If PFAW Had Its
By Human Events
Posted Aug 26, 2005
If People For the American Way had written the Bill of Rights, it would read as follows:
1. Abortion is a sacred right.
2. So are sodomy and same-sex marriage.
3. “Equal protection for all” means special preferences for some.
4. “Freedom of speech” means free Internet porn in public libraries.
5. Voluntary prayer in public schools establishes a state religion.
6. Taxpayers shall educate illegal immigrants from kindergarten through college.
7. Government shall not spy on terrorists, unless it notifies them in a timely manner.
8. There shall be no death penalty.
9. Tax rates shall escalate continually, especially on the “rich.”
10. All powers not expressly granted to federal judges shall be seized by them anyway.
And, oh yes:
11. When People For the American Way says, “Jump,” Democrats will ask, “How high?”
Roughing Up Roberts
Of course, PFAW did not write the Bill of Rights or any other part of the Constitution, which is why it is working so feverishly these days to make sure that the federal courts continue to be dominated by liberal activists willing to abuse their judicial authority to refashion our nation’s basic law into the perverse document PFAW has always wished it were—and that no American in his right mind wants it to become.
This is also why PFAW came out this week in opposition to the confirmation of federal appellate Judge John Roberts to the U.S. Supreme Court.
Make no mistake: The left wants to spark a major partisan battle over Roberts’ confirmation.
There are two reasons for this. First, in the reckoning of PFAW and other left-wing groups, Roberts cannot be counted on to carry their agenda. He does not pass their litmus tests. It is true that despite the conservative views he expressed in many memos produced during his years in the Reagan White House, Roberts’ current views on many constitutional issues remain uncertain. It also remains uncertain whether Roberts is daring enough to overturn unfounded liberal judicial precedents such as Roe v. Wade. But for the PFAW left—which is far, far left—uncertainty in a Supreme Court nominee with a conservative pedigree is far from acceptable. It wants no justice confirmed that won’t toe its line—even if the President doing the nominating is a Republican and the Senate doing the confirming has a 10-vote Republican majority.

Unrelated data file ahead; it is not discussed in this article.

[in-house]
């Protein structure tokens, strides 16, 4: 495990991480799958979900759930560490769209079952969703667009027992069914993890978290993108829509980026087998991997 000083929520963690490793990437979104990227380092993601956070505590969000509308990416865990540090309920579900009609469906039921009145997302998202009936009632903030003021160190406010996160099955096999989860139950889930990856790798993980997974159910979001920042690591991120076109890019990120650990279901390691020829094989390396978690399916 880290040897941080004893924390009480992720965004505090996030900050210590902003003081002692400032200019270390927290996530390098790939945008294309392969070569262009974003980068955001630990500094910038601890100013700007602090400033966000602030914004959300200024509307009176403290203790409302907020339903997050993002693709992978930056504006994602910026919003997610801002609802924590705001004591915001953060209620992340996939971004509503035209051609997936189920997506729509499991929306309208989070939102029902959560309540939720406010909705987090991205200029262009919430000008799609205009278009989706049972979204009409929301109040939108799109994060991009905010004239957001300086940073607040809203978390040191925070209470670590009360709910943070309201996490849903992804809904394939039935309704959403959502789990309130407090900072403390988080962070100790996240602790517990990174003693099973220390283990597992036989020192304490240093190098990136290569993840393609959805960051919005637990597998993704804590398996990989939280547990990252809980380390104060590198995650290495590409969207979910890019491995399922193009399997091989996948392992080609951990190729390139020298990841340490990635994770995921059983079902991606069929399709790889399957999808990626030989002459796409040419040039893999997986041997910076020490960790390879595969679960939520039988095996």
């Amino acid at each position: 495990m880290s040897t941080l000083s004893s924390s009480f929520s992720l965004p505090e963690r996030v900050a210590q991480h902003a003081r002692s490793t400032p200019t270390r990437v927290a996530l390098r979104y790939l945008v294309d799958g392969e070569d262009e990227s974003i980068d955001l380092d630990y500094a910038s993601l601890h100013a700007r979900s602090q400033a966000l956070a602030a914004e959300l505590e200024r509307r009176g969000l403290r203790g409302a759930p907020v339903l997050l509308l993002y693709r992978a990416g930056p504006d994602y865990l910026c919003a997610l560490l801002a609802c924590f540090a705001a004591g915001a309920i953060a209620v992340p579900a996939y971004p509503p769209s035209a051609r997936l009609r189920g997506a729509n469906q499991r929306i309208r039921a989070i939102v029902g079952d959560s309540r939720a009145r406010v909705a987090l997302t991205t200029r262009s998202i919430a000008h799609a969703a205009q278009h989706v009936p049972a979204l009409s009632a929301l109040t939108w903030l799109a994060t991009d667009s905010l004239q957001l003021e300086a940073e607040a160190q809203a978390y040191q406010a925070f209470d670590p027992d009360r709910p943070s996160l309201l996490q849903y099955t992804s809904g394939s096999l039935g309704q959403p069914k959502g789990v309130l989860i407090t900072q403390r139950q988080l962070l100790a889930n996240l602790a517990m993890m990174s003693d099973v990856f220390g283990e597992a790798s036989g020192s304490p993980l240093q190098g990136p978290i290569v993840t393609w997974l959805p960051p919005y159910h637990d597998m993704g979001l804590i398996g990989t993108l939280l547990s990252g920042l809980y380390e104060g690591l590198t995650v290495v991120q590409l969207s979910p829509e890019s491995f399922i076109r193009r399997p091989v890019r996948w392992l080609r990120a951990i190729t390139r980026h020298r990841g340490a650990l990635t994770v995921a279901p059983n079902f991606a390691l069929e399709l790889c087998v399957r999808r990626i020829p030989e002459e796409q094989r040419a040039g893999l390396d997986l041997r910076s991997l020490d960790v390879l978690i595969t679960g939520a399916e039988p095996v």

Secondly, the PFAW left wants to rough up Roberts as much as it can in a confirmation brawl, pulling as many Democratic votes from Roberts as possible, in the hope of intimidating President Bush into naming someone more to their liking when the ailing Chief Justice William Rehnquist leaves the court.
It is already a safe bet that most, if not all, of the eight Democrats on the Senate Judiciary Committee will vote against Roberts. Indeed, most will likely see it as their job to damage Roberts as much as they can during hearings to provide cover for Democrats not on the committee to vote against Roberts. As Bob Novak pointed out, Sen. Teddy Kennedy (D.-Mass.), a Judiciary Committee member, has rehired an old staff member with a long record of trashing Republican judicial nominees.
Republicans should relish this fight. They can use it to turn the tables on the Democrats and make the Roberts confirmation an opportunity to remind the electorate—the majority of which is already fed up with an activist liberal judiciary, as witnessed by the many state marriage amendments that passed overwhelmingly last November—of just how disrespectful of our Constitution the American left has become.
PFAW and its allies occupy the low moral and intellectual ground. The dossier PFAW released this week on Roberts is intellectually weak and, in some places, intellectually dishonest. For example, it repeatedly attacks Roberts for arguing, during his years in the Reagan Administration, that the Constitution authorizes Congress to restrict the appellate jurisdiction of the federal courts. But nowhere does it mention that Roberts said he believed such legislation was bad policy.
Former Senate Democratic Leader Tom Daschle evidently believes so-called court-stripping is both constitutional and good policy. Without any complaining from Democratic colleagues, or PFAW, he successfully sponsored legislation that removed all jurisdiction over timber projects from federal courts to expedite the thinning of forests in South Dakota.
When the Roberts hearings begin, there will be many more examples of liberal hypocrisy—and many opportunities for Republicans to use that hypocrisy to rally hearts and minds around our Constitution as it was written, not as PFAW wishes to rewrite it.
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